Factories In Pakistan Continue To Be Unsafe

- Sep 23, 2017 -

Today Clean Clothes Campaign commemorates the five year anniversary of the deadly fire that ripped through the Ali Enterprises factory in Pakistan, killing over 250 garment workers. As we remember this tragedy, our thoughts are with the families that lost loved ones and of those that lived through these horrific events. Taking stock five years on, Clean Clothes Campaign fears that, in absence of credible and transparent safety inspections, garment factories in Pakistan remain unsafe workplaces. This means that thousands of workers continue to face daily risks of being injured or killed at work.

In Bangladesh, the collapse of the Rana Plaza factory in 2013 was followed by the creation of a legally binding, credible and transparent system of safety inspections based on international building safety standards. The worst factory fire in Pakistani industrial history should have similarly inspired the adoption of transparent and credible inspecition mechanisms in Pakistan. Yet, over the past five years there has been no discernable progress towards adopting such mechanisms and addressing the problems that led to the Ali Enterprises factory fire.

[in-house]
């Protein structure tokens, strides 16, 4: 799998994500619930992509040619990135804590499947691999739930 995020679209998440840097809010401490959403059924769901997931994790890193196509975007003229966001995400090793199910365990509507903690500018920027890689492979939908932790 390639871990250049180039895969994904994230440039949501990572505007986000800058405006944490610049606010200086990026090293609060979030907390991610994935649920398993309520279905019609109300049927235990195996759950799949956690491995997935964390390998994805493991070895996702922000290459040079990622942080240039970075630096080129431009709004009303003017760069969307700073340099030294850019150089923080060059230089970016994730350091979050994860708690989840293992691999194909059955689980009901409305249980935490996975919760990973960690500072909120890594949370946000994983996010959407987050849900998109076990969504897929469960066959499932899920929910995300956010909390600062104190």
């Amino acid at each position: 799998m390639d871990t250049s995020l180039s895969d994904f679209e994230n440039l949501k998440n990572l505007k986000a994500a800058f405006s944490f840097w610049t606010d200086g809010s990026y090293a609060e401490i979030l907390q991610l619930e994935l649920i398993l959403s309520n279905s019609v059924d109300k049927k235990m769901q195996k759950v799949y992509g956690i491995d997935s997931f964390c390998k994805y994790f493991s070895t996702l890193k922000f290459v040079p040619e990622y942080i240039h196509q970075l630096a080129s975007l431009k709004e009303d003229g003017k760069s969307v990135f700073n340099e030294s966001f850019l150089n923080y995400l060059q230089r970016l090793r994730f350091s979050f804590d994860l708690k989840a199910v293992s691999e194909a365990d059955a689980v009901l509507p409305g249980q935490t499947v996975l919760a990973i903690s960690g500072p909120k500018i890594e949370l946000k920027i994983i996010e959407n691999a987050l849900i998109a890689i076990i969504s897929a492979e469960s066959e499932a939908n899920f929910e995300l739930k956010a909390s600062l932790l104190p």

"The Bangladesh Accord for Fire and Building Safety proves that it is possible to swiftly move from the classic 'audit and ignore' to a successful system which aptly inspects and remediates. Until Pakistan implements its own system of credible, transparent and accountable safety inspections that include financial commitments from brands for inspection and remediation, workers lives remain at risk," states Ben Vanpeperstraete of Clean Clothes Campaign.

Karamat Ali of Pakistani Institute of Labour Education & Research (PILER) adds: "The Pakistani garment sector is in dire need of accountable inspections that conform with international standards and are embedded in a system that is suitable to the national situation, to prevent its factories from being death traps to the workers employed in it."

The work towards full justice for the families affected by the Ali Enterprises factory disaster remains in progress. Last year, on the eve of the fourth anniversary of the fire, global stakeholders came to an agreement to organize compensation for loss of income and medical costs for the affected families. As part of this agreement KiK has paid over five million dollars, to be distributed through an ILO-organized process. The payments to the affected families have not yet commenced, but Clean Clothes Campaign sincerely hopes that affected families can start receiving compensation as soon as possible. Saeeda Khatoon, who lost her son in the fire, speaks on behalf of the Ali Enterprise Factory Fire Affectees Association, stating: "We lost our family members in this deadly fire five years ago, now it is time for us to receive the agreed upon compensation. Brands should respect the rights of workers, including the right to a safe workplace."

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